Last week we lost an incredible man who, throughout his lifetime, defied the odds. His name was Stephen Hawking. A man who chose not to be a victim or limit himself by his disabilities, but who did choose to triumph and become a leader in the field of science. With a huge personality, he has inspired tremendous interest and innovation in science. Through a genuine quest for knowledge and truth, and an unconditional love of scientific advancement, Hawking has created everlasting change, and he himself has become an everlasting example of change through his actions.
He lived by the motto, “Do as I do, not only as I say.” He taught by example and showed that the appearance of one’s handicap does not define them, does not limit their potential to make a significant impact in the world. With a steadfast commitment to our own life’s work, accountability, and the persistent support of a loving community, we can truly overcome any obstacle. As the Founder of a recovery community, I strive to enmesh these principles into all of our programs and into everything we do. With an unconditional love for all people, our community leads with the overarching goal to help people, help themselves.
I’m reminded of a story of a man who had a near-death experience. The man flat lined and was pronounced dead, but came back to life. His teacher asked him what he saw and he said, “I saw an upside-down world, those who we respect down here are not so respected up there, sometimes they’re even despised, and those who we don’t really respect down here, are considered hero’s up there!” His teacher responded, “My son, you didn’t see an upside-down world, you saw a clear world.” It’s obvious that Mr. Hawking will be a hero in this physical world, including the nonphysical world.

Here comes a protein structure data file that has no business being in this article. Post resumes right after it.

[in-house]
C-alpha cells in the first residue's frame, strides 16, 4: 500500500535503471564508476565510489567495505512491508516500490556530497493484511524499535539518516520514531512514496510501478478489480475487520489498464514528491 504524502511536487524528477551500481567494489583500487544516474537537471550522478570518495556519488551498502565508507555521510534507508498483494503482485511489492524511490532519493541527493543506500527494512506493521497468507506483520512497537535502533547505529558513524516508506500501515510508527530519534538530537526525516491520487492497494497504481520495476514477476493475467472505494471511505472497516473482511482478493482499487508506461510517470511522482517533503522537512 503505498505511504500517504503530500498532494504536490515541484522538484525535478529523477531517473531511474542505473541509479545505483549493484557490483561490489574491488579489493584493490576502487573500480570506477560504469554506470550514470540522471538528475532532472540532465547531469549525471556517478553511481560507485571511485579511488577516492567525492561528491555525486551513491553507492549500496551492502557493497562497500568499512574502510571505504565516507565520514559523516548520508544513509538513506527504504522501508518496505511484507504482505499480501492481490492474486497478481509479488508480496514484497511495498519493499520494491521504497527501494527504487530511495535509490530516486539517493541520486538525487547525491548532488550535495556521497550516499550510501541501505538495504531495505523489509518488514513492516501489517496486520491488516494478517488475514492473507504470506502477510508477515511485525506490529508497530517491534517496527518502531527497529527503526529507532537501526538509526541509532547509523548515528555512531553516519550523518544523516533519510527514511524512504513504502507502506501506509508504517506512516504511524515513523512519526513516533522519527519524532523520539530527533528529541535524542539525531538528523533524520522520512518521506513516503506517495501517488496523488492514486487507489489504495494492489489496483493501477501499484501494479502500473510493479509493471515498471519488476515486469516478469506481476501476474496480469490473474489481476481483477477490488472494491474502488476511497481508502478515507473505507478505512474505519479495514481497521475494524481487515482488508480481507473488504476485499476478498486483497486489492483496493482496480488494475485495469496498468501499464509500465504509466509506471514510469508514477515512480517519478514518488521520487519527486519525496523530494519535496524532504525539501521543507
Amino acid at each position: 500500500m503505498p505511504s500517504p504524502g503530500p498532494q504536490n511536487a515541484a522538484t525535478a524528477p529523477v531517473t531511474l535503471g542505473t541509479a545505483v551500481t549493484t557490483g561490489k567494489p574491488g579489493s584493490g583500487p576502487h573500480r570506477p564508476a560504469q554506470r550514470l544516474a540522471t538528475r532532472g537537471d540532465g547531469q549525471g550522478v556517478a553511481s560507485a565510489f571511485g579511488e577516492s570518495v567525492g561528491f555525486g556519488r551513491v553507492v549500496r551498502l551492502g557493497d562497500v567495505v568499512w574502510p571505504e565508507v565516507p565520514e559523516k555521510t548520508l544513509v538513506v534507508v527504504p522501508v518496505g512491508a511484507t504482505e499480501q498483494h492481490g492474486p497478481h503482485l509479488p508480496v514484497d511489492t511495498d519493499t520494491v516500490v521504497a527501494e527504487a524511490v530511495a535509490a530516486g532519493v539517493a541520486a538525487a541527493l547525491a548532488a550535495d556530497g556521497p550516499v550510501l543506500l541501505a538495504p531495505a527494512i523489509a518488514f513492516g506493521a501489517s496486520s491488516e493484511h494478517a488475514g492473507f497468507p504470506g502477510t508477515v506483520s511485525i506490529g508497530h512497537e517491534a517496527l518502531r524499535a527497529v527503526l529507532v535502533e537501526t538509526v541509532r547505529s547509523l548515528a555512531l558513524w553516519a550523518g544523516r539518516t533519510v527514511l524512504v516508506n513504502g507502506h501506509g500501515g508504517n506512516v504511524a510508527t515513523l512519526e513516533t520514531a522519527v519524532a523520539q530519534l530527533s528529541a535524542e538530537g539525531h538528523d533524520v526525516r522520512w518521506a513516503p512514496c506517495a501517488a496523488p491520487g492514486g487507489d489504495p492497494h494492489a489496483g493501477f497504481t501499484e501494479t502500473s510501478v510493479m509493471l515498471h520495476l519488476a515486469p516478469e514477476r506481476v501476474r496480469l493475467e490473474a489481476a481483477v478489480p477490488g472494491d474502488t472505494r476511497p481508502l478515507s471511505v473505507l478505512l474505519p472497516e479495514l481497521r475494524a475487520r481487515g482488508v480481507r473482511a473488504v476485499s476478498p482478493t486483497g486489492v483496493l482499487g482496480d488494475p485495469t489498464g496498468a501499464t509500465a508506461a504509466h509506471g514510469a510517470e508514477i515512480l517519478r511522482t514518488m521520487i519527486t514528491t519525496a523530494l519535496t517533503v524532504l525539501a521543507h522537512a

We have a choice to be a victim or a hero or a survivor. Sometimes we will get recognition in this world, and sometimes we may not. Either way, our deeds do not go unnoticed and have everlasting effects. A person who has survived, who has overcome and accomplished, creates a ripple effect of more survivors. They create a wave of healing, of inspiration, that survives for generations.
Let us use Hawking as an example by which to live our lives, to remain accountable for our actions, and to fight always for the advancement of our communities and of humankind. Let’s be bold, courageous, and committed throughout our lifetime, whether or not we receive public praise. By doing so, we will create great change and live in a world that the teacher called a “clear world”.
~Asher Gottesman, CEO & Founder of Transcend Recovery Community